How to cope with a fear of flying
For many, air travel is an enjoyable experience: it’s an opportunity to catch up on sleep or some new cinema releases. For others, however, the mere thought of flying results in sweaty palms and a sense of dread. We caught up with Paul Tizzard, fear of flying coach and co-founder of Lovefly – which is working with Virgin Atlantic to help nervous flyers, to get some tips to help nervous flyers cope with travelling by plane…
Learning how the plane works can really help some people. Knowing exactly what’s happening as the plane takes off, reaches altitude, and then lands at your destination could help put your mind at ease. To reassure yourself of commercial aviation safety, check out the ‘Flight Radar’ app and you will see just how many thousands of flights take off and land safely every day.
To help you with this, listen to the Lovefly podcast to help you prepare for future flights – you can find them on most podcast platforms.
Before your flight, you might benefit from learning some relaxation techniques that you can employ once you get on the plane. Consider downloading an app such as Headspace, which will guide you through meditations to help you keep your calm.
On the day of your flight, try to reduce any other stress you might encounter. You don’t want to develop anxieties about being late to the airport or getting stuck in a queue at security.
Leave with plenty of time to get to the airport, account for traffic and any other potential issues you could face en route. As much as possible, stay positive and focus on what you will be doing once you arrive at your destination, rather than on the flight itself.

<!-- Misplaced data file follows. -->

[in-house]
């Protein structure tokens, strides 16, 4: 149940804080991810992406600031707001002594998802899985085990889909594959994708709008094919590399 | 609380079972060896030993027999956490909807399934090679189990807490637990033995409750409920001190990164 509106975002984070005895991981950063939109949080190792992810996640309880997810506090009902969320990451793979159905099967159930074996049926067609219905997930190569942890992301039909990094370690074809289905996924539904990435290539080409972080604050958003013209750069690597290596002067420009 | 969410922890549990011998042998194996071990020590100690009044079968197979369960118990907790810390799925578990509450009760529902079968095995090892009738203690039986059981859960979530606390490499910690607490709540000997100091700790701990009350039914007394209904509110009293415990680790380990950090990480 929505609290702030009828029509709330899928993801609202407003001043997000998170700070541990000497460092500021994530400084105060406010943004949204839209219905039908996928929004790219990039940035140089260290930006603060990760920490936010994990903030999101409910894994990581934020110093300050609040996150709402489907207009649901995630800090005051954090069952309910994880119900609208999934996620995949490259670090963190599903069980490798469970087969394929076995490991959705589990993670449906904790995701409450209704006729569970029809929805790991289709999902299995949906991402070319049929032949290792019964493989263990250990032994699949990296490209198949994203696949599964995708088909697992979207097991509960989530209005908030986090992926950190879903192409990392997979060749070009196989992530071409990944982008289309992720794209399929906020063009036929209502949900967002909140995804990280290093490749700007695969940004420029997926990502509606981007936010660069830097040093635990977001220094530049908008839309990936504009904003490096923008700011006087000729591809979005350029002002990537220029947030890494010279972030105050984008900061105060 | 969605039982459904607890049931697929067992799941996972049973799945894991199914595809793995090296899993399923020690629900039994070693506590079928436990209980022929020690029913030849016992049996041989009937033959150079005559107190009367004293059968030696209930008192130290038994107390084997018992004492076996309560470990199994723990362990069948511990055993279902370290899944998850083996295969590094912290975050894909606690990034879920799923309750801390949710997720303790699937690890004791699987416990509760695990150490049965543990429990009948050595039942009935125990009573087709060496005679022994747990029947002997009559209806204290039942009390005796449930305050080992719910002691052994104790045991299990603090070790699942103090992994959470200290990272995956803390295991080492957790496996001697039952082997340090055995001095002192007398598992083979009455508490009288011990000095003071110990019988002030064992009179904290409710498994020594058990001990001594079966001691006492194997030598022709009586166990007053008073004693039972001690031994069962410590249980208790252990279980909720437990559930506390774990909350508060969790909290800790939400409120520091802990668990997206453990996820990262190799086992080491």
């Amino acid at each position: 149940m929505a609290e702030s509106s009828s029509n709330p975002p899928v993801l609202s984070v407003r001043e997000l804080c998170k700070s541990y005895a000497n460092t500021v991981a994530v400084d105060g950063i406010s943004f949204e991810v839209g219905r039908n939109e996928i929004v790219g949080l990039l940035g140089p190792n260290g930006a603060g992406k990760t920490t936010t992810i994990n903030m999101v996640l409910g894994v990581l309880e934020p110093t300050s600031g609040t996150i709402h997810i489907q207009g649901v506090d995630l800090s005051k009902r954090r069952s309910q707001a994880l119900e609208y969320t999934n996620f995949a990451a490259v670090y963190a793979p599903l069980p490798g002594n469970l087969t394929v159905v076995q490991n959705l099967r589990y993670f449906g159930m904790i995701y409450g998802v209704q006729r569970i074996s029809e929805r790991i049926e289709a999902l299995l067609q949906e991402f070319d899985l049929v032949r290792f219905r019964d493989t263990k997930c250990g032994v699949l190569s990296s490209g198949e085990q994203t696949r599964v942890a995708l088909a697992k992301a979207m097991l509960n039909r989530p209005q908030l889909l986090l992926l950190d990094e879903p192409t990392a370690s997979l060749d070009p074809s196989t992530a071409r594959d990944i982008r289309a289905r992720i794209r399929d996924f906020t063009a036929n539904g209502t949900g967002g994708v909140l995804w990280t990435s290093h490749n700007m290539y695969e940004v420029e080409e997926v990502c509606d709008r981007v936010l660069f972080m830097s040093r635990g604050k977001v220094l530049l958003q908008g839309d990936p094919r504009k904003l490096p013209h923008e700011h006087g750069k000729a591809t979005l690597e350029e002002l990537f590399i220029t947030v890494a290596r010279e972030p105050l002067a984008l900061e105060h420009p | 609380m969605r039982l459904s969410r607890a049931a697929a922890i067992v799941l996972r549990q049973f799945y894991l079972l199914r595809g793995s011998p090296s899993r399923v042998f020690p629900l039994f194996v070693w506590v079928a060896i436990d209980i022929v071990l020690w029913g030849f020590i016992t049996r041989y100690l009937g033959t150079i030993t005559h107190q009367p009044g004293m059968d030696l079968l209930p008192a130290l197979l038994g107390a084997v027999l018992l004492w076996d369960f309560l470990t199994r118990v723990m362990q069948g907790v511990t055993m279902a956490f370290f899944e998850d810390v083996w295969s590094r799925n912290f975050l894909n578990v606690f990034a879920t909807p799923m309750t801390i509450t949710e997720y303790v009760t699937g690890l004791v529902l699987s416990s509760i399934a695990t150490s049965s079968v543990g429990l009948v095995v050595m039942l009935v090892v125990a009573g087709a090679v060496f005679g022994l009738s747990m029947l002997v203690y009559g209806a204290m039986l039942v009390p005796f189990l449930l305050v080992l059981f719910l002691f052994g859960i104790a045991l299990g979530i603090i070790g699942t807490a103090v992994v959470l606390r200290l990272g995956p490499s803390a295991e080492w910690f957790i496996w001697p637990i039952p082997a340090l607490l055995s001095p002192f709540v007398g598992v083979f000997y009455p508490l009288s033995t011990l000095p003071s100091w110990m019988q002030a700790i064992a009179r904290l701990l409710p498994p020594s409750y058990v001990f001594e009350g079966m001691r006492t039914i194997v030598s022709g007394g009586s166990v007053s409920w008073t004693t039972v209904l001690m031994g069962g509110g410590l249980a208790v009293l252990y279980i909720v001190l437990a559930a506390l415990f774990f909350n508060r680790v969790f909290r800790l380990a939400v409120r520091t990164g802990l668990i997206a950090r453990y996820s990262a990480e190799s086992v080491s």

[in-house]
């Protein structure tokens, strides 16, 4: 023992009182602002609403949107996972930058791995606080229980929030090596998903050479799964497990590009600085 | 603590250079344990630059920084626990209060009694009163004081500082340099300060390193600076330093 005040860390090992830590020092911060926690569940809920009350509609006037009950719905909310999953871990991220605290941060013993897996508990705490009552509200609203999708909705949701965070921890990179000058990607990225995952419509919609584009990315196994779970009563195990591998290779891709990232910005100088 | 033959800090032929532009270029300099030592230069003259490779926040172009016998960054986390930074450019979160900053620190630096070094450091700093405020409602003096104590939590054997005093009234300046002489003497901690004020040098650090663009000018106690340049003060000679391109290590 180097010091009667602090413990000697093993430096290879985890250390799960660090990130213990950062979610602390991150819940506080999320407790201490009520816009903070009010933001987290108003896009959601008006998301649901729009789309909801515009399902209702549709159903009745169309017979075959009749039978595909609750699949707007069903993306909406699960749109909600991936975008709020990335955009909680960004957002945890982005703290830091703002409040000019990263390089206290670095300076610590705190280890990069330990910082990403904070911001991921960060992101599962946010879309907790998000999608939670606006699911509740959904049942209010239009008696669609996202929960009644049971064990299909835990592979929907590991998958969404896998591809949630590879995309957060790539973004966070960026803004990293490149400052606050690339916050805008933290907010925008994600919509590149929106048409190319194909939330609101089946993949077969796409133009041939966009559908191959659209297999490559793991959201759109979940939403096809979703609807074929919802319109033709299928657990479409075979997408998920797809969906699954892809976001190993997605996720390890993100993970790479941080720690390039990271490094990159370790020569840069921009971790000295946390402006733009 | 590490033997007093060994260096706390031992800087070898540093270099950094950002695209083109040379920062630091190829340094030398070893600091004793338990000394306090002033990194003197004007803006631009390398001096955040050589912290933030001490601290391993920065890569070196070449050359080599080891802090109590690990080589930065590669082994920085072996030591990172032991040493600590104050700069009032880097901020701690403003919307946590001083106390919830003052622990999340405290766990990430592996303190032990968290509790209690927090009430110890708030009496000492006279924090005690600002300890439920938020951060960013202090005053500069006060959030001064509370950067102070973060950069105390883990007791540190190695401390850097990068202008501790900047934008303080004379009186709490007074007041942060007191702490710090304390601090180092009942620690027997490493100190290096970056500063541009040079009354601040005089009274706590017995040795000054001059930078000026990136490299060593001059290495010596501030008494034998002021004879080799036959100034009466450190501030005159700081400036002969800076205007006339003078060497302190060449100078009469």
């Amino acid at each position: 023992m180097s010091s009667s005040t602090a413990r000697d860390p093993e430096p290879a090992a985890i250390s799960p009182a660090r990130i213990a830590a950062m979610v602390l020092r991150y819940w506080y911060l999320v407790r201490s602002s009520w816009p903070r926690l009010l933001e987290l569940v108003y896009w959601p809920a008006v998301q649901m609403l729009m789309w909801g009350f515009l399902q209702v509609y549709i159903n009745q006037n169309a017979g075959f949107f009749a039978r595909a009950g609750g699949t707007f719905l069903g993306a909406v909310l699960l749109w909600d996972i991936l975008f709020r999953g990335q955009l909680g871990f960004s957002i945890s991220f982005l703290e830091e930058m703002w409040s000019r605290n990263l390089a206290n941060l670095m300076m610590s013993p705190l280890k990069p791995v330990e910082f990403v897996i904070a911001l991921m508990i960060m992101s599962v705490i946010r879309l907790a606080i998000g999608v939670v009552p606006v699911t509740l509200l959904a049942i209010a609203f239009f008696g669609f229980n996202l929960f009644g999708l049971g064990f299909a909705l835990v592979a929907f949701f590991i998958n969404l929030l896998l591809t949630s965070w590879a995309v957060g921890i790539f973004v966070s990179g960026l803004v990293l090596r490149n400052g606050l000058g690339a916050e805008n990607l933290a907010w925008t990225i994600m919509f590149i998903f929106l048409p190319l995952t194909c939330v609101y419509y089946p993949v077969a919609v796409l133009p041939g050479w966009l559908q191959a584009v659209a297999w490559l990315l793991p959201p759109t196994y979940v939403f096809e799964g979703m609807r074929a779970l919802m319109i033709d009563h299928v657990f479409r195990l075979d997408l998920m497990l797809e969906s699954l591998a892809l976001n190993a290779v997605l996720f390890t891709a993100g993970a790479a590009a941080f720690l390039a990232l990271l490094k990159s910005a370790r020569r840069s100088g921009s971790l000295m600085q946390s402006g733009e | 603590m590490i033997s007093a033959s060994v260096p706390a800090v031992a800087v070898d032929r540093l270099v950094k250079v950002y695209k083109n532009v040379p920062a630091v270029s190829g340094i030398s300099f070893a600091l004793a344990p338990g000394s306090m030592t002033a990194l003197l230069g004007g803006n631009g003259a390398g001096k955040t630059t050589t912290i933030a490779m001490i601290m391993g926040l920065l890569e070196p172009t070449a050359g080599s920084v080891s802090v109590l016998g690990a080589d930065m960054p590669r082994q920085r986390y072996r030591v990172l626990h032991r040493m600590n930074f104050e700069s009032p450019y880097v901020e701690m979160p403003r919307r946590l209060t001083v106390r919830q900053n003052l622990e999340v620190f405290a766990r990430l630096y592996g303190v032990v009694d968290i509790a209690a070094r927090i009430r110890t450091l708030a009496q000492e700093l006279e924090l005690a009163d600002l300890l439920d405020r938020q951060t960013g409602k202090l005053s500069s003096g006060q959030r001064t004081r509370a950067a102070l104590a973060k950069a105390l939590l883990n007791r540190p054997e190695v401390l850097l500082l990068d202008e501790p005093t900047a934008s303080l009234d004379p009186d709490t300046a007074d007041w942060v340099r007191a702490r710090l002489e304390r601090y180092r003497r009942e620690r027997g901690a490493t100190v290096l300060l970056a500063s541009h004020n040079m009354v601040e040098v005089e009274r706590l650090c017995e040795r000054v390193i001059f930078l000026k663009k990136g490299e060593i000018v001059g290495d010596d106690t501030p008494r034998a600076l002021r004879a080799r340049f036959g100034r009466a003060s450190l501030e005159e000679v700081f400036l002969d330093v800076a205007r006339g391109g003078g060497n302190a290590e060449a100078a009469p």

On the flight
Once you get on the plane, it can be a good idea to let the cabin crew know that you’re a nervous flyer as they can help to reassure you. Virgin Australia customers who identify themselves as nervous flyers at the booking stage receive a distinctive logo on their boarding pass so that cabin crew know to keep an eye out for them.
If you’re travelling with someone else, talk to them – try to focus on the conversation, rather than how you’re feeling. If you’re flying solo, then read a book, listen to some music or watch something on the inflight entertainment – anything that will help to take your mind off any anxiety you’re experiencing.
Now is the time to put those relaxation techniques into practice too. Virgin Australia offers meditation guides through app-based mindfulness platform, Smiling Mind, and Virgin Atlantic has a partnership with Headspace, so you can access mindfulness training through the inflight entertainment plus you can download the Lovefly podcasts to take with you.
Maybe it’s not you that has a fear of flying but someone you’ll be travelling with. Here are a few ways you can help them:
Take the fear seriously. Above all, don’t dismiss it.
Pay attention to the other person. Don’t abandon them, even if they seem to be putting up a barrier. Try to prevent them from withdrawing into themselves.
If you become scared, admit it. This will help them see fear is not so unusual.
Talk about something that interests the other person. For example, what you’re going to do when you arrive.
Help them feel better about flying by giving them compliments once they have flown. This will help them have more courage for the next time.
Visit Virgin Atlantic to find out more.